Our popularity had all vanished; nevertheless, we were increasing in knowledge of the Scriptures every day; while Campbellism was being stereotyped and maturing into a perfect woman, unto the measure of the stature of the fulness of the youngest daughter of Jezebel.

Herald of the Kingdom and Age to Come, Dec 1859

22 Go, I pray you, prepare yet, and know and see his place where his haunt is, and who hath seen him there: for it is told me that he dealeth very subtilly.

David s life certainly justified this report. He was distinguished by a ready resort to shift and ingenuity and stratagem, for the accomplishment of his ends. The lesson of this lies here David's reliance on God did not, in David's estimation, release David from the use of what means and measures were at his disposal for the bringing about of what he might desire. And David, be it ever remembered, was

" a man after God's own heart.'

Furthermore, David's contribution to the achievement of results by the exercise of personal vigilance and wisdom did not, in David s estimation, in the least interfere with his indebtedness to God for those results whence there arises an obvious teaching of wisdom. First, if a man is indolent and supine because he trusts God, he is not making an enlightened use of his trust, because he is neglecting a part of the plan of wisdom, and he may have to learn his folly in the sharp thrusts of adversity.

God is one in all His ways, and while He asks us to lean on Him, He desires us to employ to the full the means placed in our hands for the accomplishment of what is needful.

'...It may be thought that David's resort to " subtlety ' detracts somewhat from the dignity that always attaches to simplicity and directness of procedure. This impression will be dissipated on a consideration of the means employed in the light of the objects aimed at. These may be discerned at a glance in Christ's exhortation to his disciples, to be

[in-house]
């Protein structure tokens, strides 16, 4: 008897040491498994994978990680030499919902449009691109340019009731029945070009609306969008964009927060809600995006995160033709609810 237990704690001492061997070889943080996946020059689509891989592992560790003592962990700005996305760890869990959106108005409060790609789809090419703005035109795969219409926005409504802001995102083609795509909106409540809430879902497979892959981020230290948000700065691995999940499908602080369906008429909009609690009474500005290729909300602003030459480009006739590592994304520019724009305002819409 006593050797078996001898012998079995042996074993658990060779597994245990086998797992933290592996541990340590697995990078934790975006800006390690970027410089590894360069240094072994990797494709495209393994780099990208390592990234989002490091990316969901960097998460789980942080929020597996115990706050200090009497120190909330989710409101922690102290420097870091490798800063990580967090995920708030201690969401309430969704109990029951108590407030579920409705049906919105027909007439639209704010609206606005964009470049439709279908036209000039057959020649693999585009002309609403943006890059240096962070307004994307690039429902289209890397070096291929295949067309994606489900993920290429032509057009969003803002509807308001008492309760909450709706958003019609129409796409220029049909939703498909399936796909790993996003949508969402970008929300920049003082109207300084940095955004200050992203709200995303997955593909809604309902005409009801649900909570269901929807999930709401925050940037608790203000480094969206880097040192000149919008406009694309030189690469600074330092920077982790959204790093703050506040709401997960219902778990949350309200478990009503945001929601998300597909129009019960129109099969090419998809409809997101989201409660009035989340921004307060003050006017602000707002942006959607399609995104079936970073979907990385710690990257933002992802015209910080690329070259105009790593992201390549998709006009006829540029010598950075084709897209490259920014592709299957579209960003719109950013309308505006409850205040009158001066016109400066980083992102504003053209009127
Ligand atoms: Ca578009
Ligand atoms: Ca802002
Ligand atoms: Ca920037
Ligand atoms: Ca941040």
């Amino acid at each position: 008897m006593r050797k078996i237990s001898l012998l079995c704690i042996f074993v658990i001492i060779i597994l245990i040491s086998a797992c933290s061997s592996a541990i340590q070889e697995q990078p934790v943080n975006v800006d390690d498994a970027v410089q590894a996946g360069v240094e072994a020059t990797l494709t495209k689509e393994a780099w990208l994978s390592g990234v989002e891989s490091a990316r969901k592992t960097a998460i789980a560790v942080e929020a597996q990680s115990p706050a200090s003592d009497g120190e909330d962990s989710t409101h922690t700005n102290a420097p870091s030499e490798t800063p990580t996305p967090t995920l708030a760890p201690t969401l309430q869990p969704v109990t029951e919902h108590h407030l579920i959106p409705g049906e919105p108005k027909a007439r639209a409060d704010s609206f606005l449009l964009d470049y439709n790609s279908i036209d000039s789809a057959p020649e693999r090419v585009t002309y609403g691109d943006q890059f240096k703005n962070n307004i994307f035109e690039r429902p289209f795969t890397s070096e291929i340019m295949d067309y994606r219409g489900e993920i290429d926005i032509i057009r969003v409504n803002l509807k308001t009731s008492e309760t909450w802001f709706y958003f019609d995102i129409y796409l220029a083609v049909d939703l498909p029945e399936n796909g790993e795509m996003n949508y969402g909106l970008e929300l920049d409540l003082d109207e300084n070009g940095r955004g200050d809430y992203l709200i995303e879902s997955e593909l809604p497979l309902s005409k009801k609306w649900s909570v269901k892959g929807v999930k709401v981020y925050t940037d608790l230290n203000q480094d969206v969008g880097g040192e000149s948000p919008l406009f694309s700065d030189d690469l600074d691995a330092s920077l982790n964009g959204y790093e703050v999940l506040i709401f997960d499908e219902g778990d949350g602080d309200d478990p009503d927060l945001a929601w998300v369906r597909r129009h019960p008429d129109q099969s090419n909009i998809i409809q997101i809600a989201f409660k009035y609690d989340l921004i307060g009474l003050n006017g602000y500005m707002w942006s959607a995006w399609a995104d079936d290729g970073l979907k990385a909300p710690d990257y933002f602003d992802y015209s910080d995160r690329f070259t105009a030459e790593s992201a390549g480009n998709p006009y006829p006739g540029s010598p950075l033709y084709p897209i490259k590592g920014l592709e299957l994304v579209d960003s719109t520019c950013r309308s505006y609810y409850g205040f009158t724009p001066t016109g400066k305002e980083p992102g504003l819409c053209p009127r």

"wise as serpents, harmless as doves."

This was the character of all David's movements.

He was a merciful and just man. He did not scheme for other people's destruction as Saul did; he schemed only for his own extrication from evil, and in this he employed " subtlety," or serpentness. Both Jesus and Paul have exemplified the same thing. When the Scribes and Pharisees sought to entangle Jesus in an avowal which would have given them a ground of action against him, he created a pretext for refusal to answer them by an adroit question about John s baptism (Luke xx. i, 8) , and in another case, by a question about a penny which left the principle in quest on untouched -(Luke xx. 24, 26 ). So Paul, when he perceived that his enemies could be divided by a party cry, proclaimed himself a Pharisee.

Guileless artifice in fending off the assaults of evil is not inconsistent with the state of mind which God esteems righteous. Honour and truth are not sacrificed by measures designed only to catch a fish or scare a beast of prey. It is the wolf in sheep's clothing that is to be execrated. A sheep may don the wolf skin occasionally without the same subversion of principle. The Lamb of God as the Lion of the tribe of Judah will be the true benefactor of mankind, though the world at first will tremble at his roars.

Ways of Providence Ch 15.